The Australian oil and gas exploration and production company Buru Energy is almost finished establishing a huge network of seismic lines and test fracking wells on Yawuru lands in the Canning Basin of Western Australia.
However, despite putting so much time and effort into its Laurel Formation Tight Gas Pilot Exploration Program, which gained official approval from Western Australia’s Department of Mines and Petroleum (DMP) in June of this year, the company has a problem.
As Yawuru man Micklo Corpus commented in a recent video interview, all of Buru Energy’s hard work was carried out in fundamental breach of the Yawuru’ rights because the company failed to properly consult or gain the Free, Prior and Informed Consent (FPIC) of the Yawuru Peoples.
Prior to gaining the DMP’s approval, Buru Energy was taking part in some notable discussions with the Yawuru community.
As detailed by the Yawuru Native Title Holders Aboriginal Corporation–the registered Native Title Prescribed Body Corporate (PBC) for the Yawuru native title holders–the Yawurua had established as part of those discussions “A rigorous information and review process to assist the Yawuru community in making an informed decision about their position on the proposed fracking. This process [was] underpinned by the United Nations Declaration on the Rights of Indigenous People’s principle of free, prior and informed consent.”
In addition to requiring Buru Energy gain Yawuru FPIC, the process included:
1. Urging the WA Government and the Environmental Protection Authority to assess the 2014 Yulleroo program to the highest possible standards;
2. Appointing independent experts to examine every aspect of Buru Energy’s Environment Plan and provide advice to Yawuru as to whether the Environment Plan meets world’s best practice;
3. Constructively engaging with Buru Energy to ensure Yawuru had access to all relevant information held by the company and maximizing Yawuru influence in the development of the Environment Plan;
4. Keeping the Yawuru community informed of the process and seeking feedback from the community along the way;
5. Contracting an expert to produce maps that show Yawuru cultural and ecological values as a tool for explaining the potential impacts of Buru Energy’s proposed Yulleroo program.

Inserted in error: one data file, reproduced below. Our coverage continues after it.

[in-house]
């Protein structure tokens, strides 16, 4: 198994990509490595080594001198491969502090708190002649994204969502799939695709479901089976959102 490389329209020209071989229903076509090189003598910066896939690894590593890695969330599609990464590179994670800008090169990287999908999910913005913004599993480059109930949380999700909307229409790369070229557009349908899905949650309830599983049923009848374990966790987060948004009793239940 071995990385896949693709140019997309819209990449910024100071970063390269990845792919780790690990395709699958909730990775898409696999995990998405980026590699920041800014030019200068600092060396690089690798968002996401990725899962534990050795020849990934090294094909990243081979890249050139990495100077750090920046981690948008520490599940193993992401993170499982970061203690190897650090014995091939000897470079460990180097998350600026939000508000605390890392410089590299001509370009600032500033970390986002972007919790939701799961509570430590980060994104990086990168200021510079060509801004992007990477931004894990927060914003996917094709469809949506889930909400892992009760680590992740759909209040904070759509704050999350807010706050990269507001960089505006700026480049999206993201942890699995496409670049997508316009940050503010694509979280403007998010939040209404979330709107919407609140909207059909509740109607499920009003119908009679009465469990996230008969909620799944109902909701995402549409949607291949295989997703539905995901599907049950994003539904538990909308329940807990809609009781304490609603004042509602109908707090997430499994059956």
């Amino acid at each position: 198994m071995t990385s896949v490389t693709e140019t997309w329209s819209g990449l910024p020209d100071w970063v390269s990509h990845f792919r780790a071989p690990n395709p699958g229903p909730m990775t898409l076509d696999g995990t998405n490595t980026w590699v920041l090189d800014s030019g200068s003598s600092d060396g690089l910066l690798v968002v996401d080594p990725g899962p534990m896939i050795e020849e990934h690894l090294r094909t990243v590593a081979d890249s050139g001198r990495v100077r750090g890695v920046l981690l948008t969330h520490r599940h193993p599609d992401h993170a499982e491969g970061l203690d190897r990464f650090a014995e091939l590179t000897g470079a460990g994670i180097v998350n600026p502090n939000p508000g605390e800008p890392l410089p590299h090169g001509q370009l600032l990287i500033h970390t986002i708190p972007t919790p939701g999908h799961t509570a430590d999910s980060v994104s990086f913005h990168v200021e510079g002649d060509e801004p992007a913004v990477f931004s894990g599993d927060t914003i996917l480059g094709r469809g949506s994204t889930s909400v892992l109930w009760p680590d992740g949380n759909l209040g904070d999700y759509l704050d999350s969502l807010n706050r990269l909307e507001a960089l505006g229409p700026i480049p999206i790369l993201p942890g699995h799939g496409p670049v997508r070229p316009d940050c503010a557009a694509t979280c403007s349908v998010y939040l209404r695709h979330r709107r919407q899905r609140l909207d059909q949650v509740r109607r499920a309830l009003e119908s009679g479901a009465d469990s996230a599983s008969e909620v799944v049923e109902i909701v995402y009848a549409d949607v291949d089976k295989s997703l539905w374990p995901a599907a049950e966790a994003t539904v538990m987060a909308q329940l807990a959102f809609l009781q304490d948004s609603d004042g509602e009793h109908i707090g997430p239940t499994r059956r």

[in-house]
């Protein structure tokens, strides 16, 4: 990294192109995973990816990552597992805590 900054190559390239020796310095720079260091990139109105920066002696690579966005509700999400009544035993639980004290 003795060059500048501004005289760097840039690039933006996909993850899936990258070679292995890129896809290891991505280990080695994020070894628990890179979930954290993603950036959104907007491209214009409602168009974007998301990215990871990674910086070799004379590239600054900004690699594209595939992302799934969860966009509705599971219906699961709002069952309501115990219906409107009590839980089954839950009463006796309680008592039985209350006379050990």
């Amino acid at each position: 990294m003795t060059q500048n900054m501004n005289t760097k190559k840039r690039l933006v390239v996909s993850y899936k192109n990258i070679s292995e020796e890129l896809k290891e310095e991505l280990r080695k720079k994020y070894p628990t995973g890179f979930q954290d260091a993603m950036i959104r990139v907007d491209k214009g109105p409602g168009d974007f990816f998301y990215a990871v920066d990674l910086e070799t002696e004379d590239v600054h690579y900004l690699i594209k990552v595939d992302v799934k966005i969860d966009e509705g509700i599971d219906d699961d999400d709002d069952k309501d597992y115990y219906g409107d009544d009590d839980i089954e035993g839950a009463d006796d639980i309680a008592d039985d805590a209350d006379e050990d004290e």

The Yawuru process looked very promising. It even gained a round of applause from the Native Title Tribunal.
But then the DMP issued its approval.
After the approval came down, the Yawuru Native Title Holders Aboriginal Corporation came together to define their position on Buru Energy’s project based on everything they had learned in previous months. At the end of that July 18th meeting, a 96 percent majority of Yawuru members resolved:
Instead of acting in good faith, Buru Energy chose to walk an all-too-familiar path by exercising its legal prerogatives under the Native Title Act of 1993. Under the NTA, the Yawuru Peoples lost the right to negotiate and/or veto Buru Energy’s proposed activities the moment that DMP issued its approval.
In addition to violating the Yawuru’s rights, Robin Chapple MLC, Greens Member for the Mining and Pastoral Region, points to Buru Energy’s environmental impact in the region. Of particular concern is the frequency with which dingos, reptiles, birds and other animals are being trapped in the company’s open-pit tailings dams.
WA gas explorer creates death trap for native animals Buru #NofrackingWAy http://t.co/tQ0YXncSRw via @watoday #shale pic.twitter.com/uZpsrRi3yj
— Jane Hammond (@hearyanow) December 14, 2014
“These tailings dams contain a toxic mixture of chemicals from the fracking process and also often include heavy metal traces and hydrocarbons drawn up from deep underground as a part of fluid recovery,” comments Mr. Chapple. “They are clearly not addressing the reality that native animals will see these ponds and assume they are a safe water source.”
Mr. Chapple went on to suggest that Buru’s fracking operations should be halted immediately until a ‘proper and thorough environmental assessment’ of the company’s activities has been conducted.
“Buru energy have proven time and again that they are not fit to manage, nor have they properly assessed, the potential environmental impacts of this invasive mining process,” he said.
“Until such time as they can guarantee that precious groundwater reserves won’t be contaminated, local ecosystems won’t be affected and native fauna won’t continue to die horrible deaths in their toxic ponds then they should not be allowed to continue operations.”
Despite the obvious environmental impacts, the company recently asserted that it is conducting itself in an environmentally and culturally sensitive manner.
Regardless of such assertions, the Yawuru Traditional Owners are continuing to seek their Native Title rights, calling for Buru Energy to decommission its four wells at Yulleroo, remove its toxic wastes, fill in the “open animal death pits”, and “leave Country”.
Indigenous Peoples are putting their bodies on the line and it's our responsibility to make sure you know why. That takes time, expertise and resources - and we're up against a constant tide of misinformation and distorted coverage. By supporting IC you're empowering the kind of journalism we need, at the moment we need it most.